Friday, August 15, 2014
“A huge number of genes and proteins are involved in new memory formation, and we’re trying to get at the basis of that,” says Emory psychiatrist Kerry Ressler. “One of the most powerful ways to study memory formation is through the process of fear-memory formation. And fear memories are also clinically very important because they underlie disorders like post-traumatic stress disorder, panic disorder and phobias.”
In the primitive brain region called the amygdala, fear looks much the same in a mouse as in a human, Kessler explains. “What the amygdala does, we know now through decades of work by many in the field, is it hard-wires neural connections to multiple subcortical and brain stem areas that lead to the hard-wired fear reflex of rapid breathing, sweating, increased heart rate and in some cases processes like a freezing response.”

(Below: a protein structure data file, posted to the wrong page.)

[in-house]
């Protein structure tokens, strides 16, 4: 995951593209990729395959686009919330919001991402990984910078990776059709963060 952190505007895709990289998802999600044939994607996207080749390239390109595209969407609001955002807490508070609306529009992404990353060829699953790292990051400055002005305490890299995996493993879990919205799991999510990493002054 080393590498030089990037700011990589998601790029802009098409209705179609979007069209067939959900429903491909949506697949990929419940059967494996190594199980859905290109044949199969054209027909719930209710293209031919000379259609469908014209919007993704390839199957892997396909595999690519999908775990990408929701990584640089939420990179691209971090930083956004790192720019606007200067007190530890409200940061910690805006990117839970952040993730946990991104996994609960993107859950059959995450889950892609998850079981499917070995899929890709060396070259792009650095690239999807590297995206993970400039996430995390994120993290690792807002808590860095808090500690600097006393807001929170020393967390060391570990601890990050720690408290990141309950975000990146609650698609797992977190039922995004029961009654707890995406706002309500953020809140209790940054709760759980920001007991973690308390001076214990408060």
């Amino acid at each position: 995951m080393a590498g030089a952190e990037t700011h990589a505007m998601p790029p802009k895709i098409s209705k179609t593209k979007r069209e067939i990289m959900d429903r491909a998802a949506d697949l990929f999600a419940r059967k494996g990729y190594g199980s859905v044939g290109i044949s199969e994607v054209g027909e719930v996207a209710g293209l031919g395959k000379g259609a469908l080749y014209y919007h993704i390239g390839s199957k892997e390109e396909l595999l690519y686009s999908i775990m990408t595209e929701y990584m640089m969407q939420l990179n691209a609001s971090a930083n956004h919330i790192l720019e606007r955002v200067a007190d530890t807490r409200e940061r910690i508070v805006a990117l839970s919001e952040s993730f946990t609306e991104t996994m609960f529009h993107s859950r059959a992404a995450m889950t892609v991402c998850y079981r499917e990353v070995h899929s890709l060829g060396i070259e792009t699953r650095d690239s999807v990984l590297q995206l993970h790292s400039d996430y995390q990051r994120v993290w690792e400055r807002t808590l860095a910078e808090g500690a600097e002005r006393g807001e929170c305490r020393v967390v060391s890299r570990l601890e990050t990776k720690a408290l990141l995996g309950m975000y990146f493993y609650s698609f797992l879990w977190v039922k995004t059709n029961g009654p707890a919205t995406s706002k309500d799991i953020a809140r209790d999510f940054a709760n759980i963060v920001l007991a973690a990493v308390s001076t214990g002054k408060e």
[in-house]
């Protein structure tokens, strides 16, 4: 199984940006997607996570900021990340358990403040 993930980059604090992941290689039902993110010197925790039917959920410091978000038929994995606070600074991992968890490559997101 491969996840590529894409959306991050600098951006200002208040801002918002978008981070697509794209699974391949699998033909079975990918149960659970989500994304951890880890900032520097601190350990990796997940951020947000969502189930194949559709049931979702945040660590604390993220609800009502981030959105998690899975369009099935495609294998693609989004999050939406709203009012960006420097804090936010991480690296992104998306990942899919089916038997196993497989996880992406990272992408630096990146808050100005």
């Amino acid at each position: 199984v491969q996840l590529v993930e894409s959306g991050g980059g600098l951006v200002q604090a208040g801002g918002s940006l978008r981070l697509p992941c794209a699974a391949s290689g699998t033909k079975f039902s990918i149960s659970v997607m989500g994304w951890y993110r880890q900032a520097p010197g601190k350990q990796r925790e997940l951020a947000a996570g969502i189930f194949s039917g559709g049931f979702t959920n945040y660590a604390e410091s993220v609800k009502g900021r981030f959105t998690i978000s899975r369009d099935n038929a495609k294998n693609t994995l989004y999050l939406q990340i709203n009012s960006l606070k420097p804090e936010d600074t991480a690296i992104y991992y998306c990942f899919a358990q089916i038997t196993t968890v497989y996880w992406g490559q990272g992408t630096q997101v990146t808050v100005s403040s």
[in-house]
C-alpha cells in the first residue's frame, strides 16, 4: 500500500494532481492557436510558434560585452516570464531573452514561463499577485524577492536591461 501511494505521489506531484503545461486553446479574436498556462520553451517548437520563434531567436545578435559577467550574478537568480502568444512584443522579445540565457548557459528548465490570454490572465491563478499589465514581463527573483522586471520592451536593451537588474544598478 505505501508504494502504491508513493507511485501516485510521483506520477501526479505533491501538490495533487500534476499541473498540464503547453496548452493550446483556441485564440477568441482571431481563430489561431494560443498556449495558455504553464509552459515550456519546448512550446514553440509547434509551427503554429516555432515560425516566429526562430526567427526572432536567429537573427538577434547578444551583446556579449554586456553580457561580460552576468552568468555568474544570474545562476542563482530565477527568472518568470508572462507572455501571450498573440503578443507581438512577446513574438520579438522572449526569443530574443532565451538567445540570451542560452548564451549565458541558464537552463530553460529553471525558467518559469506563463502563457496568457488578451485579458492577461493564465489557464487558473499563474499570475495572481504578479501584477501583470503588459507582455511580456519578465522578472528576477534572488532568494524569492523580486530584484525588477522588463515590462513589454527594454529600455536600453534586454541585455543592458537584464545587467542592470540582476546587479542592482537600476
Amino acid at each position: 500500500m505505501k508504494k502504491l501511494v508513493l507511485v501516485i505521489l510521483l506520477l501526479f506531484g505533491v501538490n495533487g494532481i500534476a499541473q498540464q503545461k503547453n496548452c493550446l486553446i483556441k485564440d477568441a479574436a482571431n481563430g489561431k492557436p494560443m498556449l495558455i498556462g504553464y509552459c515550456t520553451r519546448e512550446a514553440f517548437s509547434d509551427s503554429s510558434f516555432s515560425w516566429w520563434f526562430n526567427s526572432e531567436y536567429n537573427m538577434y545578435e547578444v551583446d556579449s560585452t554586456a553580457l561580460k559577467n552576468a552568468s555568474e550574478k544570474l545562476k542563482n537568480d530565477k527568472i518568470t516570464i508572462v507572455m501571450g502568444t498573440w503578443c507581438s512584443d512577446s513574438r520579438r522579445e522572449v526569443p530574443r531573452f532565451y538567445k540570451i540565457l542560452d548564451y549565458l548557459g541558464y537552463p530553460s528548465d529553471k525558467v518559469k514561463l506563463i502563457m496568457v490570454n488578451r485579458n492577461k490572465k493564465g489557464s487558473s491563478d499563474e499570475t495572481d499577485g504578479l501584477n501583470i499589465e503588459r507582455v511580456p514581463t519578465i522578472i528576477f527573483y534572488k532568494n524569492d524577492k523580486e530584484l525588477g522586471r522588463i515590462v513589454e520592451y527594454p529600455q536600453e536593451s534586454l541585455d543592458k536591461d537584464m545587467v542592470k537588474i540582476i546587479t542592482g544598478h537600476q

Watch the above video to learn more.
Emory Medicine: The anatomy of fear
Does lack of fear drive psychopaths?